• http://www.webconnoisseur.com/blog/ Dustin Woodard

    So quality raters affect the measuring stick, which indirectly affects not just one site, but all sites.

  • http://joehall.me/ Joe Hall

    If they can’t affect a site/URL’s rankings, then why do they exist? Does Google employ quality raters for shits and giggles?

  • http://www.brianlafrance.com Brian LaFrance

    Matt’s probably not lying. That’s not what causes the drop. It’s the response of his team to those reports that causes the drop :)

  • http://makeitrank.com Kevin Spence

    @Joe
    There are a lot of possibilities. One is that quality raters really aren’t measuring the quality of individual sites (even though that’s how it looks on the surface). Instead, maybe, they’re measuring the quality of Google’s search product as a whole.

    Maybe Google doesn’t do a very good job of returning relevant results in particular vertical. How would they know? Well, maybe they’re looking for correlation between what they return for a particular query and what the quality raters mark as highly relevant or spam. Ideally, their rankings would match up very well with the quality raters rankings. And if they don’t, they probably need to make some changes.

    There are other possibilities as well, but of the ones I’ve run through my head, this is the most likely.

  • http://joehall.me/ Joe Hall

    @Kevin

    If you read the quality rater’s guidelines its specific to URLs, not SERPs.

  • http://makeitrank.com Kevin Spence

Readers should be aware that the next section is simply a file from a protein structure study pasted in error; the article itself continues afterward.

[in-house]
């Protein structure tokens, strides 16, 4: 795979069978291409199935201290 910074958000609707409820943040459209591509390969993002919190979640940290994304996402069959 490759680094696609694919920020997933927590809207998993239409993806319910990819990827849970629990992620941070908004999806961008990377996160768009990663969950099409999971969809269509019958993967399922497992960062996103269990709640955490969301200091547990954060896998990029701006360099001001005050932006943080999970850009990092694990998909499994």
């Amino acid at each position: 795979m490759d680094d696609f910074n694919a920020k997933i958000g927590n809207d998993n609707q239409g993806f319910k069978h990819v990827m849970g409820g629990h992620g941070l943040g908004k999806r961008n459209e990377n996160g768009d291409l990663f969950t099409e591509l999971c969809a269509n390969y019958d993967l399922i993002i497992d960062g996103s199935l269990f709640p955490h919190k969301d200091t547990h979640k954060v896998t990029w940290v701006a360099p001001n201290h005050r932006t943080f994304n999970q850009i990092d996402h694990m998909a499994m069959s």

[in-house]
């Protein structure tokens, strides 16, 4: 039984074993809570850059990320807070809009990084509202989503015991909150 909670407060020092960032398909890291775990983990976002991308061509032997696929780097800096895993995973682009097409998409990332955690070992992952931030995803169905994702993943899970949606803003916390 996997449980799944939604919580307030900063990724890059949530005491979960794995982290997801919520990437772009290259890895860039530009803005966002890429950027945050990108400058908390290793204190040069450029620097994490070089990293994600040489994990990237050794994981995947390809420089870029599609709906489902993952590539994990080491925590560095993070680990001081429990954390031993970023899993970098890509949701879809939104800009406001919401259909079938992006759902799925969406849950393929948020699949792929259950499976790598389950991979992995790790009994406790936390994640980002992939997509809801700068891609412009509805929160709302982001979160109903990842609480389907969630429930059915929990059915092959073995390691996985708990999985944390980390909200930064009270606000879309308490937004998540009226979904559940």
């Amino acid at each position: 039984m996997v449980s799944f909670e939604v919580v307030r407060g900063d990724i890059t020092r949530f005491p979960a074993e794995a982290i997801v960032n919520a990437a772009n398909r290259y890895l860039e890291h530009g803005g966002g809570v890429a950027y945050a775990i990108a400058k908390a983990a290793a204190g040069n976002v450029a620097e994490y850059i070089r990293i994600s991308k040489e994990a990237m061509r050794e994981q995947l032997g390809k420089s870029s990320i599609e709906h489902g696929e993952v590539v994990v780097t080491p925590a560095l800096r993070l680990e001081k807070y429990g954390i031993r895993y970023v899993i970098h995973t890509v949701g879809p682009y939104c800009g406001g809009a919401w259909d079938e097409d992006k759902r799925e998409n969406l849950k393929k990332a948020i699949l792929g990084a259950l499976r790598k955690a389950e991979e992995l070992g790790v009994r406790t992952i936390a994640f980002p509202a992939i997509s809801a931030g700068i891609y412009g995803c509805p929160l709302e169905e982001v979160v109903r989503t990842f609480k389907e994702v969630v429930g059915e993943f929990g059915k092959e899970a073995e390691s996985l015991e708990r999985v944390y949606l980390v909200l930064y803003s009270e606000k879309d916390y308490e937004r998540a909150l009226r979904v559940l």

Right. That’s how it works on the quality rater’s end, and that’s what their job is. But that doesn’t mean that that’s what Google is actually measuring.

    Ultimately, Google wants to know if a particular page is relevant for a particular query. One reason that they might want to know that is so they can take that crowdsourced relevancy data and map it against the results they’re returning against that query. Are they showing content that quality raters marked as relevant? Or are they showing spam?

    It could be a very useful measure of what they’re doing right or wrong from a SERPs point of view.

  • http://always10.blogspot.com A.T.

    @Joe Hall has a point. The rater’s specifically on tune with the URLs and not the SERPs. Though in some point the reason behind why there’s a rater is to measure how a particular page is relevant to search query returns. This is a big puzzle to me. Let me think and I’ll comment again after I got some research.

  • http://www.clifhaley.com Clif

    Perhaps if enough quality raters give a URL negative ratings there is no automatic system in place that reduces ranking based on a certain percentage of negative ratings, but the URL is flagged for further human review by higher level Google reviewers to make a final judgement call.

    Obviously the notion of a quality rater suggest that their task would indeed have impact, at least in some part, or in an internally influential way, on a URL’s ranking in the Google serps.